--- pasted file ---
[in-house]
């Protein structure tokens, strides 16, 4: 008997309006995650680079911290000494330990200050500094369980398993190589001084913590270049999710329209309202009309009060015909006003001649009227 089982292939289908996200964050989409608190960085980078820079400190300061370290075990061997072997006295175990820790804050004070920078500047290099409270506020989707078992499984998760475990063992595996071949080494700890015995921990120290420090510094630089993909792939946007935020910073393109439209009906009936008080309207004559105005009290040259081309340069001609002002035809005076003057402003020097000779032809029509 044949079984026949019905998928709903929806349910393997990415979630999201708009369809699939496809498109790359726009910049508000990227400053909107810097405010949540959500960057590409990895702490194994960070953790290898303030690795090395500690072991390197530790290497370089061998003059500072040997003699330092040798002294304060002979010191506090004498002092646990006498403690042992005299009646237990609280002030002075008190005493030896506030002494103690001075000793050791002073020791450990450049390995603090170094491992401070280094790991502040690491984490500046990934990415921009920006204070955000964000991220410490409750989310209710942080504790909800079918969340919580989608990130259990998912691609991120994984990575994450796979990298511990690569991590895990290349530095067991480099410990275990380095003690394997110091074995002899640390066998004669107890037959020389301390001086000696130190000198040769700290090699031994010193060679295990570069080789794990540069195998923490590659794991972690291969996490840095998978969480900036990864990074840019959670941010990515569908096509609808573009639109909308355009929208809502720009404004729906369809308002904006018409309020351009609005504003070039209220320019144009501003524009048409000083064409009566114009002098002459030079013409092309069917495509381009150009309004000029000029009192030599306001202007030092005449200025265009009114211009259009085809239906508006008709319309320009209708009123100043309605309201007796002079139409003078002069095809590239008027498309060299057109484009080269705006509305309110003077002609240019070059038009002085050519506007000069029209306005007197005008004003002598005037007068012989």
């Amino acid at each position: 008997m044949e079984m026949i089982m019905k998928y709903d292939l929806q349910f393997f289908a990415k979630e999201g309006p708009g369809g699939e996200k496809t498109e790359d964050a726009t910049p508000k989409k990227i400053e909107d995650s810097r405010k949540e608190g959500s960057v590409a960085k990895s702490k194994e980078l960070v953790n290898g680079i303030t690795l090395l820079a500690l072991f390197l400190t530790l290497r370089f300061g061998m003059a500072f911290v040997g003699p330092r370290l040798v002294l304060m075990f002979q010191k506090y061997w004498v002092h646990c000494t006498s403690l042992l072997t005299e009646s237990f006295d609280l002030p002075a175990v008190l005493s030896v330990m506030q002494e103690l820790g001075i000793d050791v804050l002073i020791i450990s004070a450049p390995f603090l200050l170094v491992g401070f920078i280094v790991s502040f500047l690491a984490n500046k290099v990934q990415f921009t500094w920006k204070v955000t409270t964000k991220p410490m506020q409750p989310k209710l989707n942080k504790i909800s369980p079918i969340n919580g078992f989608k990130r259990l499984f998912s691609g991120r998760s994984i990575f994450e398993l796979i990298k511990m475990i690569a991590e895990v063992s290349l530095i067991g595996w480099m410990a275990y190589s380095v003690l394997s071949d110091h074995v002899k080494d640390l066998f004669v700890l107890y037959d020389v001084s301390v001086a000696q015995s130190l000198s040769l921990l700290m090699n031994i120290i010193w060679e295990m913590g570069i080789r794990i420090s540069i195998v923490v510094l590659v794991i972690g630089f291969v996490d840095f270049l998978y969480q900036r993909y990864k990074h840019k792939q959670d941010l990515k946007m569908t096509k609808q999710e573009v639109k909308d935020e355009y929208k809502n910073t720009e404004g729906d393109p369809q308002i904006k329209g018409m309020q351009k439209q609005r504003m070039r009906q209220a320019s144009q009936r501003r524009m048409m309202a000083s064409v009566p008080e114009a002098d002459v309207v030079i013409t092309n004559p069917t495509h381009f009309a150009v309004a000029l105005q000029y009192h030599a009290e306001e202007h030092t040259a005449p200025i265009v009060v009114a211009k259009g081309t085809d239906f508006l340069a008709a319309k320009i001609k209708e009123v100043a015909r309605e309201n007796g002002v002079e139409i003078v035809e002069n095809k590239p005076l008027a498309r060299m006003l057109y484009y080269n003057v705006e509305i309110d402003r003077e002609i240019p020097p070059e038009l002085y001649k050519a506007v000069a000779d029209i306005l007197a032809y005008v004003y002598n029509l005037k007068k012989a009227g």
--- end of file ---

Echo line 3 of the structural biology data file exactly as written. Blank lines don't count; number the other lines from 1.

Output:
């Amino acid at each position: 008997m044949e079984m026949i089982m019905k998928y709903d292939l929806q349910f393997f289908a990415k979630e999201g309006p708009g369809g699939e996200k496809t498109e790359d964050a726009t910049p508000k989409k990227i400053e909107d995650s810097r405010k949540e608190g959500s960057v590409a960085k990895s702490k194994e980078l960070v953790n290898g680079i303030t690795l090395l820079a500690l072991f390197l400190t530790l290497r370089f300061g061998m003059a500072f911290v040997g003699p330092r370290l040798v002294l304060m075990f002979q010191k506090y061997w004498v002092h646990c000494t006498s403690l042992l072997t005299e009646s237990f006295d609280l002030p002075a175990v008190l005493s030896v330990m506030q002494e103690l820790g001075i000793d050791v804050l002073i020791i450990s004070a450049p390995f603090l200050l170094v491992g401070f920078i280094v790991s502040f500047l690491a984490n500046k290099v990934q990415f921009t500094w920006k204070v955000t409270t964000k991220p410490m506020q409750p989310k209710l989707n942080k504790i909800s369980p079918i969340n919580g078992f989608k990130r259990l499984f998912s691609g991120r998760s994984i990575f994450e398993l796979i990298k511990m475990i690569a991590e895990v063992s290349l530095i067991g595996w480099m410990a275990y190589s380095v003690l394997s071949d110091h074995v002899k080494d640390l066998f004669v700890l107890y037959d020389v001084s301390v001086a000696q015995s130190l000198s040769l921990l700290m090699n031994i120290i010193w060679e295990m913590g570069i080789r794990i420090s540069i195998v923490v510094l590659v794991i972690g630089f291969v996490d840095f270049l998978y969480q900036r993909y990864k990074h840019k792939q959670d941010l990515k946007m569908t096509k609808q999710e573009v639109k909308d935020e355009y929208k809502n910073t720009e404004g729906d393109p369809q308002i904006k329209g018409m309020q351009k439209q609005r504003m070039r009906q209220a320019s144009q009936r501003r524009m048409m309202a000083s064409v009566p008080e114009a002098d002459v309207v030079i013409t092309n004559p069917t495509h381009f009309a150009v309004a000029l105005q000029y009192h030599a009290e306001e202007h030092t040259a005449p200025i265009v009060v009114a211009k259009g081309t085809d239906f508006l340069a008709a319309k320009i001609k209708e009123v100043a015909r309605e309201n007796g002002v002079e139409i003078v035809e002069n095809k590239p005076l008027a498309r060299m006003l057109y484009y080269n003057v705006e509305i309110d402003r003077e002609i240019p020097p070059e038009l002085y001649k050519a506007v000069a000779d029209i306005l007197a032809y005008v004003y002598n029509l005037k007068k012989a009227g």